I should explain about SEMOSA. The acronym stands for South End Men's Ocean Sailing Association, and its emblem, an S contained within the biological symbol denoting the male sex, was devised by Mr. Lassen during a passage south aboard Lunacy the year before last. In but a short period of time, the organization has become an exemplar of civic virtue and sportsmanship in the South End of Portsmouth, New Hampshire, where most members reside. SEMOSA bumper stickers and flags are commonly displayed through out the neighborhood, much to the amusement of our wives, who insist the club emblem looks like a logo for a sperm bank. We hoped to capitalize on this during our cruise and displayed the club flag whenever possible, but, alas, were approached by no women soliciting donations.

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Wylie 66

Wylie 66 color art

Tom Wylie, as we all know, has long been designing and building high-performance sailboats. In the latter part of his career, he's focussed on perfecting the unstayed wishbone rig, and his line of una-rigged Wyliecats, ranging in size from 17 to 48 feet, are certainly among the most exciting alternatives to conventional Marconi-rigged boats.

The Wylie 66, one of Tom’s few dedicated cruising designs, evolved out of a purely speculative project in which he designed and started building a motor-sailing ocean-research/school vessel with a wishbone rig. Randy Repass, founder of West Marine, became a partner in the project, and financed completion of the vessel, Derek M. Baylis, which launched in 2003 and is now active in various environmental projects on the West Coast. Repass also commissioned the construction of a slightly reconfigured sistership, Convergence, launched in 2004, for he and his family to cruise on. The end result was a comfortable, spacious bluewater cruiser that is very fast under both power and sail.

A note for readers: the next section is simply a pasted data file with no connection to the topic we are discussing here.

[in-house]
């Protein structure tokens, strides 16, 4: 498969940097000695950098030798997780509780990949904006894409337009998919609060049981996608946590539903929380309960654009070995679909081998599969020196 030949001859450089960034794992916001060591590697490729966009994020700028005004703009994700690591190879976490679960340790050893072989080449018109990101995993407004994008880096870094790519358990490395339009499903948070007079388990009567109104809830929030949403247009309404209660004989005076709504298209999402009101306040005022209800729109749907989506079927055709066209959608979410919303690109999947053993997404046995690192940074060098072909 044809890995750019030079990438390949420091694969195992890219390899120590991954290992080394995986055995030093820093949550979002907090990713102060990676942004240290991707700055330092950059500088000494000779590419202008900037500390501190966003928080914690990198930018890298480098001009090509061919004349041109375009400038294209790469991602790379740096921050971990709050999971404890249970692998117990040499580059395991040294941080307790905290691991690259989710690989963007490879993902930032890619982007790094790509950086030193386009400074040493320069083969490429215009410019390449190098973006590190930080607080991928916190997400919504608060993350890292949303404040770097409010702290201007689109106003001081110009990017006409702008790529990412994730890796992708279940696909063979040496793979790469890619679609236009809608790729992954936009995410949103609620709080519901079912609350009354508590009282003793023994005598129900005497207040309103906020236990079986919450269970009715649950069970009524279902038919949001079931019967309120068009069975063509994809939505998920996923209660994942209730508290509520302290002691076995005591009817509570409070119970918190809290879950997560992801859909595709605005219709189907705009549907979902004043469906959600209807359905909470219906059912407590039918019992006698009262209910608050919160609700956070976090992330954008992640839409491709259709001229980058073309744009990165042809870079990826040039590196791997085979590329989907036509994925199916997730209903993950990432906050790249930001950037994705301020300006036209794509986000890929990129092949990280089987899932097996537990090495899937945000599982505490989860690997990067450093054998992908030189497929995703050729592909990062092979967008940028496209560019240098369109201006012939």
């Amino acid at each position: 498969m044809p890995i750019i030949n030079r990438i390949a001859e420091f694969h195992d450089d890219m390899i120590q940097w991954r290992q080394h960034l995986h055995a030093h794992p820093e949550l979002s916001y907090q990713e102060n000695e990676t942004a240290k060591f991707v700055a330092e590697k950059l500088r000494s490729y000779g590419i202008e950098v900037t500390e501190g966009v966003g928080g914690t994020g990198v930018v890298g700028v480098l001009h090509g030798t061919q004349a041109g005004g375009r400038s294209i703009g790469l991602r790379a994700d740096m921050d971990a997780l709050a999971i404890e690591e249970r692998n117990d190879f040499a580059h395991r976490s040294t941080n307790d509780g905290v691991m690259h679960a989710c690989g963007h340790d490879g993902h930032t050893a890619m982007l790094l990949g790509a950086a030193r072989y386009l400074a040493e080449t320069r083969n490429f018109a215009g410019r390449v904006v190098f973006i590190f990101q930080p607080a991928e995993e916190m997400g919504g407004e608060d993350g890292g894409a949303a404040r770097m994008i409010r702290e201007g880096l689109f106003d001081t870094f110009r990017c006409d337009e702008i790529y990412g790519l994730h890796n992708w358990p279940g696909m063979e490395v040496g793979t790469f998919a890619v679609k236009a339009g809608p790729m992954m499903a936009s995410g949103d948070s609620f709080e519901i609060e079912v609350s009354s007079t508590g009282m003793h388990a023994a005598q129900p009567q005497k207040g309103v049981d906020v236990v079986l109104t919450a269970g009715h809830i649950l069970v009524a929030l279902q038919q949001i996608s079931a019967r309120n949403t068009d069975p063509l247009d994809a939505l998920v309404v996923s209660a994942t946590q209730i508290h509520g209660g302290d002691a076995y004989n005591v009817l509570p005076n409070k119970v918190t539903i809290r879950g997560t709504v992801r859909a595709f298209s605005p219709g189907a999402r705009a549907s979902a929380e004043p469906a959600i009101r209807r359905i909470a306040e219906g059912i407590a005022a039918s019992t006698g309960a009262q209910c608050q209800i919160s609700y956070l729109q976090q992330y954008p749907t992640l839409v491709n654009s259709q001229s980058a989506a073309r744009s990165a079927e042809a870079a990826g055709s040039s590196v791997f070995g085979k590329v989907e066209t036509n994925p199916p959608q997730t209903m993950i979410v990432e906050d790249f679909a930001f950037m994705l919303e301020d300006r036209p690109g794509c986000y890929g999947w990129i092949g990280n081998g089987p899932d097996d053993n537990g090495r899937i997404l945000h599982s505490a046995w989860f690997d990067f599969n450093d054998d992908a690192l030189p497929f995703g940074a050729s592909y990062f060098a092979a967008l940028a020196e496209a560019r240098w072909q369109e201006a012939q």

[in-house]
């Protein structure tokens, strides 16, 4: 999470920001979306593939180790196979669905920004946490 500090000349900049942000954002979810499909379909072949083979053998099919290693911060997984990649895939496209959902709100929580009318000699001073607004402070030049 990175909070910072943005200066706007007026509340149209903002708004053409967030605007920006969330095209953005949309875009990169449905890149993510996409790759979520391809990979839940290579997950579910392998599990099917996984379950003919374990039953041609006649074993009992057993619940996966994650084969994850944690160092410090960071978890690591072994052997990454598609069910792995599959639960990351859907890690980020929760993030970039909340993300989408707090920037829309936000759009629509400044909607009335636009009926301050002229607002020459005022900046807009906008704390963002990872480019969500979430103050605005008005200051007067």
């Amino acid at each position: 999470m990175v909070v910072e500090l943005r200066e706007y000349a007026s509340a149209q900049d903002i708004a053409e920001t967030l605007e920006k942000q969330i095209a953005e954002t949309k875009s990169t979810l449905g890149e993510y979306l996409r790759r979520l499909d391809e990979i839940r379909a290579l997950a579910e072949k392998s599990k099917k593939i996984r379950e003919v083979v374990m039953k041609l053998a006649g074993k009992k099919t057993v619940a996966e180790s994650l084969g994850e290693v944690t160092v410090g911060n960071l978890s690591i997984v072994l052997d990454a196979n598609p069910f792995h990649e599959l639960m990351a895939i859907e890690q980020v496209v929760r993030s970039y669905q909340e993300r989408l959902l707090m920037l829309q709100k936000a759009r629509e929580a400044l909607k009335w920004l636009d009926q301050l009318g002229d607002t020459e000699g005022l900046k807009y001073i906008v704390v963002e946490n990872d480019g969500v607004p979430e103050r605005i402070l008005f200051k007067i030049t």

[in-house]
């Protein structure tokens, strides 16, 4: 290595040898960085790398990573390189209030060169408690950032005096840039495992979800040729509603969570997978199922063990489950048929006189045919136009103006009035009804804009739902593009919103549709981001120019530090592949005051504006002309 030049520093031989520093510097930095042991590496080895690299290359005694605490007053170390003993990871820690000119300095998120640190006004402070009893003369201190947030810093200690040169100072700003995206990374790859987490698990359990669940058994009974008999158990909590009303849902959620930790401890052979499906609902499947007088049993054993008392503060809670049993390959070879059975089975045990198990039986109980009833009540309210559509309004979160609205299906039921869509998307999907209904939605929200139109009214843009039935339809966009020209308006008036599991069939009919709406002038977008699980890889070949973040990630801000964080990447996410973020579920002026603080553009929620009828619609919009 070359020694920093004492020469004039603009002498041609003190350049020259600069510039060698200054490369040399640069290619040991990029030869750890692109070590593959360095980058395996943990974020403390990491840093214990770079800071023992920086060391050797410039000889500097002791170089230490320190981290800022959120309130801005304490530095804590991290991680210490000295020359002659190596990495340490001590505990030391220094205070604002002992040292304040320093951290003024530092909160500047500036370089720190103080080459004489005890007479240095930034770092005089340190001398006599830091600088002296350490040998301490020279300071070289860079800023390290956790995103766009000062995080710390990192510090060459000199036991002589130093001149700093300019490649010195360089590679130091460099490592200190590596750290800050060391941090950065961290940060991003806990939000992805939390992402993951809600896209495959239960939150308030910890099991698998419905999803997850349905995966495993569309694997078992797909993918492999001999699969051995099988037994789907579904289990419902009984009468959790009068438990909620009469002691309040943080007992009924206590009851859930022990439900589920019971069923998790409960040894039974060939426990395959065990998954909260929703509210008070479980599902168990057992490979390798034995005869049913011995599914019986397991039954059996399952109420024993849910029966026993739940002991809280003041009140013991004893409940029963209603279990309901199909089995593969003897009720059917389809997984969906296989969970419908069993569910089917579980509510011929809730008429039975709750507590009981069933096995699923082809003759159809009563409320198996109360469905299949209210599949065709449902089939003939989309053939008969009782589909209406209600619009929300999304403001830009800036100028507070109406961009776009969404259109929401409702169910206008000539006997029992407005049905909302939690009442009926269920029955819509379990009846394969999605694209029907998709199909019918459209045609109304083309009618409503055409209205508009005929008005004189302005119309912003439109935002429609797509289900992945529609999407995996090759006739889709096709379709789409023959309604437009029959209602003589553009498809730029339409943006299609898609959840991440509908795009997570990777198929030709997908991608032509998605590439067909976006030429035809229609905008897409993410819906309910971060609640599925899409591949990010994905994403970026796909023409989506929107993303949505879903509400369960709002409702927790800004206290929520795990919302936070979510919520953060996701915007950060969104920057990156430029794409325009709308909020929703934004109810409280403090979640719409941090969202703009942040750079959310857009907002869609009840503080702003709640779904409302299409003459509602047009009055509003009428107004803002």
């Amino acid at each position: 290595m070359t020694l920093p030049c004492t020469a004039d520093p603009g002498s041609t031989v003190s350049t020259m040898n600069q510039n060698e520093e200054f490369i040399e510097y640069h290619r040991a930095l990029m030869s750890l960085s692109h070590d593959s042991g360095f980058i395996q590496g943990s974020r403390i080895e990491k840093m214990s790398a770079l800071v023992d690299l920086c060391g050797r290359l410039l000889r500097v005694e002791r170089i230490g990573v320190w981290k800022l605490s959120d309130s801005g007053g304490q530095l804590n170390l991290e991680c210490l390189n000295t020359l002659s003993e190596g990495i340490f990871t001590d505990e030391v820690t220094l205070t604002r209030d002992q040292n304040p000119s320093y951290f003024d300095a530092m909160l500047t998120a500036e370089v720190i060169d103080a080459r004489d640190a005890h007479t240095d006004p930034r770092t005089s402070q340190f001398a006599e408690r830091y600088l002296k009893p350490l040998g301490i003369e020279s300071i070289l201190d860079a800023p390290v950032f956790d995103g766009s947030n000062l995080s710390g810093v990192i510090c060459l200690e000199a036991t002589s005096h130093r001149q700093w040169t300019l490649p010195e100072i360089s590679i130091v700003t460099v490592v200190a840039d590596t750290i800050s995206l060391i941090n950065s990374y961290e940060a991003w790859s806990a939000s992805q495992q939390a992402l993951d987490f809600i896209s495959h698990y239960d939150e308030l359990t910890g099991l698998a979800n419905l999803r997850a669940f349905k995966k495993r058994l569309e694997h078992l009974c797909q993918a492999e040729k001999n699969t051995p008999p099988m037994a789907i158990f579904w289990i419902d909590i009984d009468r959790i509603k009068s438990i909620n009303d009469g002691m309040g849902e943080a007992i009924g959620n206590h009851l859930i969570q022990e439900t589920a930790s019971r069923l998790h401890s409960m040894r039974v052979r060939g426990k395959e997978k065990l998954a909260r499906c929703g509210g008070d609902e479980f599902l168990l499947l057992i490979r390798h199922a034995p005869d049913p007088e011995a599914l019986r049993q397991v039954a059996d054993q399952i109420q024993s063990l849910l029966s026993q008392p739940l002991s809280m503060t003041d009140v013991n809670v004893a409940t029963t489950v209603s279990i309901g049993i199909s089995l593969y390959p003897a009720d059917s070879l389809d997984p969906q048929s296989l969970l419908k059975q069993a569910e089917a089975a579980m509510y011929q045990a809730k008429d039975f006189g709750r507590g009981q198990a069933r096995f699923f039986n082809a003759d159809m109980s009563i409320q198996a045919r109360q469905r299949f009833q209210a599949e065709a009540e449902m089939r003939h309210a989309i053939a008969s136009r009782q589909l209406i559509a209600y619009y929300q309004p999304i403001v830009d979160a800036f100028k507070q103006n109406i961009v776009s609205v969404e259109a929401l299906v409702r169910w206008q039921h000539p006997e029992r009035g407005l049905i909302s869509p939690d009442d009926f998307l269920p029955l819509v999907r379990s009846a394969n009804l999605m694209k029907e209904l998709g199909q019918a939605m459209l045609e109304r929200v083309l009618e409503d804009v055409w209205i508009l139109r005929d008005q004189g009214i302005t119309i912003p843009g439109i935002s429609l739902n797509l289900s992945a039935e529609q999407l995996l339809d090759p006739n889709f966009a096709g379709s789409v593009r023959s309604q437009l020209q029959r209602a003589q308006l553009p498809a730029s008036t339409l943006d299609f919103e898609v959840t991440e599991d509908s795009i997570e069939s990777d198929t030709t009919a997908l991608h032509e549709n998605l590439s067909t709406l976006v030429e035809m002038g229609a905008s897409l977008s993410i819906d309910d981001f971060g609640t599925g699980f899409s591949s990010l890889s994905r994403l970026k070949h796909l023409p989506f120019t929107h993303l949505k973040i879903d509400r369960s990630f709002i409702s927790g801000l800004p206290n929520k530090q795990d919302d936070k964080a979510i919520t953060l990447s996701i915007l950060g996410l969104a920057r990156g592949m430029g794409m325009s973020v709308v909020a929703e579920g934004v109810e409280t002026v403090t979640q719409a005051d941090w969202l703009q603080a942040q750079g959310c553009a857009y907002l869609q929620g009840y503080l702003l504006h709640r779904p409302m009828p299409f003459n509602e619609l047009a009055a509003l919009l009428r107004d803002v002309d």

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  • Boats & Gear

    Evaluations of both new and older sailboats (primarily cruising sailboats) and of boat gear.

  • The Lunacy Report

    Updates on what’s going on aboard my own sailboat Lunacy: breakdowns, maintenance jobs, upgrades, cruises and passages undertaken, etc.

  • News & Views

    Updates on what’s going on in the sport of sailing generally (most usually, but not always, relating to cruising under sail) and in the sailing industry, plus news nuggets and personal views on all manner of nautical subjects.

  • Lit Bits

    Longer articles by me that treat sailing and the sea in a more literary manner, short reviews of nautical books I think readers might enjoy reading, plus occasional excerpts from nautical books that I’d like to share with readers.

  • Techniques & Tactics

    Tips and diatribes regarding boathandling, sailhandling, seamanship, navigation, and other realms of nautical expertise.